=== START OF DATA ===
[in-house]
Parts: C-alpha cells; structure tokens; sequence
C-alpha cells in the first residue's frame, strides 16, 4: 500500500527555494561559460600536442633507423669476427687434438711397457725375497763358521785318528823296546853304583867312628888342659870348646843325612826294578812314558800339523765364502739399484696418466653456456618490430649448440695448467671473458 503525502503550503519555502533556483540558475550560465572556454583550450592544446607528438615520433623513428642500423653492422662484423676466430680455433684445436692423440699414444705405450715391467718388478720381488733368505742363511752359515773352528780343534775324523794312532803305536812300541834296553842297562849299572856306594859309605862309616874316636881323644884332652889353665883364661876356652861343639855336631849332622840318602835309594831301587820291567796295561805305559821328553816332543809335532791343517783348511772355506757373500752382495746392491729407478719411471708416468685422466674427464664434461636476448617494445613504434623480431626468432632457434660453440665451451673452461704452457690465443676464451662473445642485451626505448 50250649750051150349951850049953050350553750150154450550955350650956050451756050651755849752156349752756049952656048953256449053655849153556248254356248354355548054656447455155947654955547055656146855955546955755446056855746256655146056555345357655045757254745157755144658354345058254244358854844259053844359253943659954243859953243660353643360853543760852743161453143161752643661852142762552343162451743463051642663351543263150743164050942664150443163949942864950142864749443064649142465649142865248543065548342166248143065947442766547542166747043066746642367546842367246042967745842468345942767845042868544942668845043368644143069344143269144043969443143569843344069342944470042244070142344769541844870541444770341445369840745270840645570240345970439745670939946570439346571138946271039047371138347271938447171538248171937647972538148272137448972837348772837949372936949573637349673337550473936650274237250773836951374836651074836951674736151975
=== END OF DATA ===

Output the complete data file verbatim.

[in-house]
Parts: C-alpha cells; structure tokens; sequence
C-alpha cells in the first residue's frame, strides 16, 4: 500500500527555494561559460600536442633507423669476427687434438711397457725375497763358521785318528823296546853304583867312628888342659870348646843325612826294578812314558800339523765364502739399484696418466653456456618490430649448440695448467671473458 503525502503550503519555502533556483540558475550560465572556454583550450592544446607528438615520433623513428642500423653492422662484423676466430680455433684445436692423440699414444705405450715391467718388478720381488733368505742363511752359515773352528780343534775324523794312532803305536812300541834296553842297562849299572856306594859309605862309616874316636881323644884332652889353665883364661876356652861343639855336631849332622840318602835309594831301587820291567796295561805305559821328553816332543809335532791343517783348511772355506757373500752382495746392491729407478719411471708416468685422466674427464664434461636476448617494445613504434623480431626468432632457434660453440665451451673452461704452457690465443676464451662473445642485451626505448 50250649750051150349951850049953050350553750150154450550955350650956050451756050651755849752156349752756049952656048953256449053655849153556248254356248354355548054656447455155947654955547055656146855955546955755446056855746256655146056555345357655045757254745157755144658354345058254244358854844259053844359253943659954243859953243660353643360853543760852743161453143161752643661852142762552343162451743463051642663351543263150743164050942664150443163949942864950142864749443064649142465649142865248543065548342166248143065947442766547542166747043066746642367546842367246042967745842468345942767845042868544942668845043368644143069344143269144043969443143569843344069342944470042244070142344769541844870541444770341445369840745270840645570240345970439745670939946570439346571138946271039047371138347271938447171538248171937647972538148272137448972837348772837949372936949573637349673337550473936650274237250773836951374836651074836951674736151975